Who benefits from AZH?
Assisted hatching is most useful for the following types of patients:
- Patients who are older than 38 years of age
- Patients with elevated levels of follicle stimulating hormone (FSH)
- Patients whose embryos have a thicker than normal zona pellucida, as measured by trained embryologists
- Patients who have had multiple previous IVF attempts with failed implantation
What are the benefits of AZH?
Assisted hatching may increase the probability of embryo implantation, thereby increasing the chance of achieving pregnancy through IVF.
What are the risks of AZH?
There is a small risk of damaging the embryos during the assisted hatching procedure. All embryologists performing AZH at InVia Fertility are fully trained in the practice of AZH making the risk minimal.
Preimplantation Genetic Diagnosis (PGD)
PGD involves taking a single cell, or blastomere, from a developing embryo and testing it for genetic disease or chromosomal abnormality. As a result, for an increasing number of genetic conditions, PGD allows only those embryos diagnosed as being free from the genetic condition to be transferred back to the uterus for implantation and possible pregnancy.
Who Benefits from PGD?
Both fertile and infertile patients can benefit from PGD technology. PGD is an excellent resource for those patients who:
- Are at risk of transmitting genetic diseases to their children. PGD was developed to test the embryo for genetic conditions in which the specific gene involved was known. Single gene disorders, such as Tay Sachs, Huntington's disease, Cystic Fibrosis, and Muscular Dystrophy are some examples; they are passed down in families from the mother or the father.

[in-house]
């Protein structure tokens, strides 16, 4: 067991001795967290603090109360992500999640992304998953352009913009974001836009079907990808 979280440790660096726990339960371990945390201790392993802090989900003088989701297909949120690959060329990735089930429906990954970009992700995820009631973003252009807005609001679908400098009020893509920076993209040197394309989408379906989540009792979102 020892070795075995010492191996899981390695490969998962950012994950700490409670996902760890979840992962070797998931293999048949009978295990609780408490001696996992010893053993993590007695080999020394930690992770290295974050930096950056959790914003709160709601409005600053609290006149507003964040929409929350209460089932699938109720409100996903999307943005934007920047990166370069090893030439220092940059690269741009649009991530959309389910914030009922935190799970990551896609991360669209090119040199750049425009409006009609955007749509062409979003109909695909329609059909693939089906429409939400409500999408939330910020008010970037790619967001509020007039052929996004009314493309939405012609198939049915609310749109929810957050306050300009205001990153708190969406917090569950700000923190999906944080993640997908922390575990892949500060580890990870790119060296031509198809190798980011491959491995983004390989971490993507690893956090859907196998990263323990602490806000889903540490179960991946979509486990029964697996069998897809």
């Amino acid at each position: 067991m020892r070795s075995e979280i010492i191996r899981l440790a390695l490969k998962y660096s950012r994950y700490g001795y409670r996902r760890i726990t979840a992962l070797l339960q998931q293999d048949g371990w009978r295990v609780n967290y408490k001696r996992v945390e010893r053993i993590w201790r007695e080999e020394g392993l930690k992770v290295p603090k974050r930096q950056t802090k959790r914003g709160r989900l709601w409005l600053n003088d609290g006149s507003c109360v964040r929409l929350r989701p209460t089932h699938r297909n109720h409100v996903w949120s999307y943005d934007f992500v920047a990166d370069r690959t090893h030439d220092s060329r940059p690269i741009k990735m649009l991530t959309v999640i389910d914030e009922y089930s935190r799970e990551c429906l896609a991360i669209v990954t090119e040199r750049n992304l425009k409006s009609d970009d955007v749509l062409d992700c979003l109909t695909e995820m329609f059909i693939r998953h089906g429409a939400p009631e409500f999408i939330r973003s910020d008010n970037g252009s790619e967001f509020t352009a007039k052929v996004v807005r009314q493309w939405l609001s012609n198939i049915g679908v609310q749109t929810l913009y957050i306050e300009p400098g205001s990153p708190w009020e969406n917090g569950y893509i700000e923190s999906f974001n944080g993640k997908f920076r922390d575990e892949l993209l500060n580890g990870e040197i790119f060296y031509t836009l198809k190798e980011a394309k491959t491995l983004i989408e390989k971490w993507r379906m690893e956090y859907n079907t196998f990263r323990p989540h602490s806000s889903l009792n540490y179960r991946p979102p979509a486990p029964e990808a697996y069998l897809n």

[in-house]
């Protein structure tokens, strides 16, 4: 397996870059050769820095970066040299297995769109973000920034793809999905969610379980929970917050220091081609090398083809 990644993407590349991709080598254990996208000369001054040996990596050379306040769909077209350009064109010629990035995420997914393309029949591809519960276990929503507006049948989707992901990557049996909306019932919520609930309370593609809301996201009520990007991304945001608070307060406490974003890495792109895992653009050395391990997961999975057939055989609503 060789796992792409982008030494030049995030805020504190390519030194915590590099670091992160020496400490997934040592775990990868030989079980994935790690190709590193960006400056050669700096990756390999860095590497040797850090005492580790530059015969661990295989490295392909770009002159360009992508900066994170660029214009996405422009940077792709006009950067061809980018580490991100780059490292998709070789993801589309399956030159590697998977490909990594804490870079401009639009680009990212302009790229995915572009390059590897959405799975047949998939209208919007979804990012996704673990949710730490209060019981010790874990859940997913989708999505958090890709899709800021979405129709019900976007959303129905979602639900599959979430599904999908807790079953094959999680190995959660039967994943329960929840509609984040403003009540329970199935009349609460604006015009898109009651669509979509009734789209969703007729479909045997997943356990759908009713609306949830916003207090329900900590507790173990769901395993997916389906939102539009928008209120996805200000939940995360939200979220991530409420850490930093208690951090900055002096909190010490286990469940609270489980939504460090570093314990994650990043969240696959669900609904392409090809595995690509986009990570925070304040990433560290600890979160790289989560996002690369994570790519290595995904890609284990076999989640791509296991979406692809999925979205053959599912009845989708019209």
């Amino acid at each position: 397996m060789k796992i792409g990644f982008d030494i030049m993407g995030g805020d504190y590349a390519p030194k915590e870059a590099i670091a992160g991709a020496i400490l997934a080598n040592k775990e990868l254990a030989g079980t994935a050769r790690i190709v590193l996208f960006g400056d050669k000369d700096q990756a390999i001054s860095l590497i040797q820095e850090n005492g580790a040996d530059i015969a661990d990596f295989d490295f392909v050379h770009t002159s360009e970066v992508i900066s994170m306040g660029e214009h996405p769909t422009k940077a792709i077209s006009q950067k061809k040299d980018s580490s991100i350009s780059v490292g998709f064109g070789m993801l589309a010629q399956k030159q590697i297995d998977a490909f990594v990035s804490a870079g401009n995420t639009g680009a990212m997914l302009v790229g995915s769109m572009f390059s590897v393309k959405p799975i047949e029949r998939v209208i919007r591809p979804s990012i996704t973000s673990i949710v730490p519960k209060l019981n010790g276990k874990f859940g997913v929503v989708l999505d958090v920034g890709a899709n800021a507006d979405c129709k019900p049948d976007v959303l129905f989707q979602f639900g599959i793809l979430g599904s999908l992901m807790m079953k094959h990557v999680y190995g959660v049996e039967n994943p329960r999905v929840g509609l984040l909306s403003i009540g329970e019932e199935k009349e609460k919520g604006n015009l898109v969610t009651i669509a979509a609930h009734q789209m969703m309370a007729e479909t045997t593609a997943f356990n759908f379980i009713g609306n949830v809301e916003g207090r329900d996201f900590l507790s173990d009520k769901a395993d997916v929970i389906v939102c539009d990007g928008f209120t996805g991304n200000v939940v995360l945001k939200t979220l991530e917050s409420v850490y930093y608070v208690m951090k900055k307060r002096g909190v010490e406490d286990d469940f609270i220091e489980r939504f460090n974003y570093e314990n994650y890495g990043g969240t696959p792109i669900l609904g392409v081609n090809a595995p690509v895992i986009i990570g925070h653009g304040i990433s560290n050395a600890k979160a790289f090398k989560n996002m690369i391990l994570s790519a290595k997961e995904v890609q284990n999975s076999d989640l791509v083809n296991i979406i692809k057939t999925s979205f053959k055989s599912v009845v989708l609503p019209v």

- Are older than 35 years of age. The sperm and the egg each contribute 23 chromosomes to the resultant embryo for a total of 46 chromosomes (23 pairs), including the sex chromosomes. If there is an extra chromosome present or a chromosome is absent, termed aneuploidy, that embryo is considered genetically abnormal. With advanced maternal age (>35 years old) there is an increased risk of a pregnancy having aneuploidy. The most talked about aneuploidy in women with advanced maternal age is Down's syndrome. This occurs when there are 3 copies of chromosome 21.
- Have had repeated miscarriages. Using PGD we are able to test for 7 chromosomes, #13, 16, 18, 21, 22, and the sex chromosomes X and Y. An extra copy of certain chromosomes (#13,16,18,22) can result in miscarriage or birth of a baby with very serious birth defects that are usually incompatible with life.
- Have been found to be "balanced translocation" carriers. This person has a complete set of 23 pairs of chromosomes (46 in total) and appears healthy, however, 2 of the chromosomes have exchanged pieces. This does not cause any apparent problem in the individual until that time they start trying to conceive. It is possible for the resultant embryo of this person to be an "unbalanced translocation" carrier. Miscarriage is very common in this scenario, however birth of a baby with varying degrees of birth defects is possible.
When is PGD performed?
PGD must be done in conjunction with an IVF cycle. After fertilization in the laboratory, the resultant embryo is allowed to grow up to day 3. Specially trained embryologists then perform the biopsy and the cell is analyzed either by Fluorescent In Situ Hybridization (FISH) or Polymerase Chain Reaction (PCR). The embryos diagnosed as normal will then be transferred back to the uterus and/or cryopreserved on day 5 at the blastocyst stage of development.
Some women are unable to produce healthy eggs and achieve pregnancy. In many situations, the use of donor eggs is the only option to help infertile women experience the joys of parenthood.